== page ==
How long is a day?

Posted in astronomy, math at 5:39 pm by danvk

As we approach the winter solstice, the days get shorter and shorter. There’s a common misconception about how quickly this change happens. Most people know that:

  1. The summer solstice (June 21) is the longest day of the year.
  2. The winter solstice (December 21) is the shortest day of the year.
  3. The days get shorter between Summer and Winter.
  4. The days get longer between Winter and Summer.

Many people take these four pieces of information and assume that the day length changes like this over the course of the year:

(The x-axis is the date. The y-axis is length of the day in hours.)

This is consistent with the four pieces of information, but is incorrect! There aren’t many sharp edges like that in Physics. Reality is much smoother:

The length of the day slowly increases as we approach the summer solstice, then slowly decreases as we leave it. This is great — it means that there are lots of long days in the summer. As we get to the autumnal equinox, the rate of change hits a maximum. The same thing happens around the winter solstice, only in reverse.

The summer solstice is the longest day of the year, but not by much! Here’s some day lengths for San Francisco:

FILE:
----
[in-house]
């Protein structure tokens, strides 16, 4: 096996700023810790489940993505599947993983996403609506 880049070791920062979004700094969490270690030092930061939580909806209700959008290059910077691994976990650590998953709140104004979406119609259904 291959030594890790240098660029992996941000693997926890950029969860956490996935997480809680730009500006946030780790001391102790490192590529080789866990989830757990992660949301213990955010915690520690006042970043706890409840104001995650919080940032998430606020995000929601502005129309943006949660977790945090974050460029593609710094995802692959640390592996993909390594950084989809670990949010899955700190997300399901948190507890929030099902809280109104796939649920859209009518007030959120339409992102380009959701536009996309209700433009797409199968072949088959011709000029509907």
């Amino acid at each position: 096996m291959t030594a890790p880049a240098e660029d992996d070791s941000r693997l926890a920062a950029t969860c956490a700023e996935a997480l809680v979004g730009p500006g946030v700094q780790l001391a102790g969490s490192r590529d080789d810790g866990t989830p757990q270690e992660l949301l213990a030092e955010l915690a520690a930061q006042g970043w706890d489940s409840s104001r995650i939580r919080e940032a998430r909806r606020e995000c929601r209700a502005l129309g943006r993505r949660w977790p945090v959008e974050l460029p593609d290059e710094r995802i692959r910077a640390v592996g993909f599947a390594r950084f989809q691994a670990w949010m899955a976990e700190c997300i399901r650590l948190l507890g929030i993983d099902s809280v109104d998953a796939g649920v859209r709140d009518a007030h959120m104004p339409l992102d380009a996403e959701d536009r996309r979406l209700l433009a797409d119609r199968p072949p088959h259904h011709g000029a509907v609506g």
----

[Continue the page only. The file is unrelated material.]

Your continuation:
Date Day Length Difference
Jun 18, 2009 14h 46m 45s + 09s
Jun 19, 2009 14h 46m 51s + 06s
Jun 20, 2009 14h 46m 54s + 02s
Jun 21, 2009 14h 46m 54s < 1s
Jun 22, 2009 14h 46m 50s − 03s
Jun 23, 2009 14h 46m 43s − 06s
Jun 24, 2009 14h 46m 33s − 10s

The lengths of the days around the solstice differ by only a few seconds! On the other hand, here are some day lengths around the autumnal equinox (September 22):

Date Day Length Difference
Sep 19, 2009 12h 15m 35s − 2m 24s
Sep 20, 2009 12h 13m 10s − 2m 24s
Sep 21, 2009 12h 10m 46s − 2m 24s
Sep 22, 2009 12h 08m 21s − 2m 24s
Sep 23, 2009 12h 05m 56s − 2m 24s
Sep 24, 2009 12h 03m 32s − 2m 24s
Sep 25, 2009 12h 01m 07s − 2m 24s

The length of each day changes by several minutes in September. Over a single week the day gets a whole 15 minutes shorter!

note: the interactive graphs are dygraphs, a JS library I created. Check it out!


  1. SEO said,

    November 25, 2009 at 8:55 pm

    it’s cool!

  2. Foldable Box said,

    December 2, 2009 at 1:31 am

    Thanks so much for your sharing!